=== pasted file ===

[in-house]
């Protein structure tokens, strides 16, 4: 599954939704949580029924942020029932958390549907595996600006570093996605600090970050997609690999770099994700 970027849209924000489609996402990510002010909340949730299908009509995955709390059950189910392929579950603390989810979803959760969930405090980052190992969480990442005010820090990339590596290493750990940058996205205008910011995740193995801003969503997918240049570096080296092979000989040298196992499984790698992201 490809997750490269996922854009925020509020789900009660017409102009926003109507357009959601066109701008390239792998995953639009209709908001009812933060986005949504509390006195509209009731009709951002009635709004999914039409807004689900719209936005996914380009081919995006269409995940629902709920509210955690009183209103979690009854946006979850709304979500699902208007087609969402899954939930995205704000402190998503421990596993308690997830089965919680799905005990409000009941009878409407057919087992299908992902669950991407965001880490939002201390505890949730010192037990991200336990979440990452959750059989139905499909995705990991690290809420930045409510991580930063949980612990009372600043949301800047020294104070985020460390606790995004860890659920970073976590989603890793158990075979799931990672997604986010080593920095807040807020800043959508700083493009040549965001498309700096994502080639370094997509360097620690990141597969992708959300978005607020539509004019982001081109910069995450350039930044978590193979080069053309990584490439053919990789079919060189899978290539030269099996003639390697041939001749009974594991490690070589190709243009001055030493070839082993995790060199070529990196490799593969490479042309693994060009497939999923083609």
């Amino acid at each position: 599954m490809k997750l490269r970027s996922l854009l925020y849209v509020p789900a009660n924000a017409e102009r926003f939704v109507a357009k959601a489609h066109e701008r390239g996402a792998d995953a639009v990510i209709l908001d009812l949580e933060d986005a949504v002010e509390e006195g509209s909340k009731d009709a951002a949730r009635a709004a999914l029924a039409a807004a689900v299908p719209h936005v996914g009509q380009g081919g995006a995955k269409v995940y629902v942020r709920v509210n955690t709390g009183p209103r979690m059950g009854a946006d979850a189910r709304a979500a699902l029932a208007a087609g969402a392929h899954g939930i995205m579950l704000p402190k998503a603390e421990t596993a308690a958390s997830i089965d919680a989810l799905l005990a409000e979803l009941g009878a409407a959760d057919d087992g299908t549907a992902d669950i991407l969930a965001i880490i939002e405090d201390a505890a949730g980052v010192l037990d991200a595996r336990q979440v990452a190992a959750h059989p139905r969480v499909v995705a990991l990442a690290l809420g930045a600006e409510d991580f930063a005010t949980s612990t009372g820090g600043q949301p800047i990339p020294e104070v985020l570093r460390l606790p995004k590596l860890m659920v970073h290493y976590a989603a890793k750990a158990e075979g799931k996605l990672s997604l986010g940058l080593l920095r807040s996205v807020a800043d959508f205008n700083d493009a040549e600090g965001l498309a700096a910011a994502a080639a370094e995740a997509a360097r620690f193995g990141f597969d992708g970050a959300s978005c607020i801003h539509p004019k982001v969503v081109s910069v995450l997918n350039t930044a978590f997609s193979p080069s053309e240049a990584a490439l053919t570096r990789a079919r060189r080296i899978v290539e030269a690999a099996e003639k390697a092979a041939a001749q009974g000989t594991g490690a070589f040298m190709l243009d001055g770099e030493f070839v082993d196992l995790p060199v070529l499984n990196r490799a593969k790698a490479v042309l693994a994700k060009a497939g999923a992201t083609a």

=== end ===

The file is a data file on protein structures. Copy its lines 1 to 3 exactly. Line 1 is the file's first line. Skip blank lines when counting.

[in-house]
């Protein structure tokens, strides 16, 4: 599954939704949580029924942020029932958390549907595996600006570093996605600090970050997609690999770099994700 970027849209924000489609996402990510002010909340949730299908009509995955709390059950189910392929579950603390989810979803959760969930405090980052190992969480990442005010820090990339590596290493750990940058996205205008910011995740193995801003969503997918240049570096080296092979000989040298196992499984790698992201 490809997750490269996922854009925020509020789900009660017409102009926003109507357009959601066109701008390239792998995953639009209709908001009812933060986005949504509390006195509209009731009709951002009635709004999914039409807004689900719209936005996914380009081919995006269409995940629902709920509210955690009183209103979690009854946006979850709304979500699902208007087609969402899954939930995205704000402190998503421990596993308690997830089965919680799905005990409000009941009878409407057919087992299908992902669950991407965001880490939002201390505890949730010192037990991200336990979440990452959750059989139905499909995705990991690290809420930045409510991580930063949980612990009372600043949301800047020294104070985020460390606790995004860890659920970073976590989603890793158990075979799931990672997604986010080593920095807040807020800043959508700083493009040549965001498309700096994502080639370094997509360097620690990141597969992708959300978005607020539509004019982001081109910069995450350039930044978590193979080069053309990584490439053919990789079919060189899978290539030269099996003639390697041939001749009974594991490690070589190709243009001055030493070839082993995790060199070529990196490799593969490479042309693994060009497939999923083609």
């Amino acid at each position: 599954m490809k997750l490269r970027s996922l854009l925020y849209v509020p789900a009660n924000a017409e102009r926003f939704v109507a357009k959601a489609h066109e701008r390239g996402a792998d995953a639009v990510i209709l908001d009812l949580e933060d986005a949504v002010e509390e006195g509209s909340k009731d009709a951002a949730r009635a709004a999914l029924a039409a807004a689900v299908p719209h936005v996914g009509q380009g081919g995006a995955k269409v995940y629902v942020r709920v509210n955690t709390g009183p209103r979690m059950g009854a946006d979850a189910r709304a979500a699902l029932a208007a087609g969402a392929h899954g939930i995205m579950l704000p402190k998503a603390e421990t596993a308690a958390s997830i089965d919680a989810l799905l005990a409000e979803l009941g009878a409407a959760d057919d087992g299908t549907a992902d669950i991407l969930a965001i880490i939002e405090d201390a505890a949730g980052v010192l037990d991200a595996r336990q979440v990452a190992a959750h059989p139905r969480v499909v995705a990991l990442a690290l809420g930045a600006e409510d991580f930063a005010t949980s612990t009372g820090g600043q949301p800047i990339p020294e104070v985020l570093r460390l606790p995004k590596l860890m659920v970073h290493y976590a989603a890793k750990a158990e075979g799931k996605l990672s997604l986010g940058l080593l920095r807040s996205v807020a800043d959508f205008n700083d493009a040549e600090g965001l498309a700096a910011a994502a080639a370094e995740a997509a360097r620690f193995g990141f597969d992708g970050a959300s978005c607020i801003h539509p004019k982001v969503v081109s910069v995450l997918n350039t930044a978590f997609s193979p080069s053309e240049a990584a490439l053919t570096r990789a079919r060189r080296i899978v290539e030269a690999a099996e003639k390697a092979a041939a001749q009974g000989t594991g490690a070589f040298m190709l243009d001055g770099e030493f070839v082993d196992l995790p060199v070529l499984n990196r490799a593969k790698a490479v042309l693994a994700k060009a497939g999923a992201t083609a």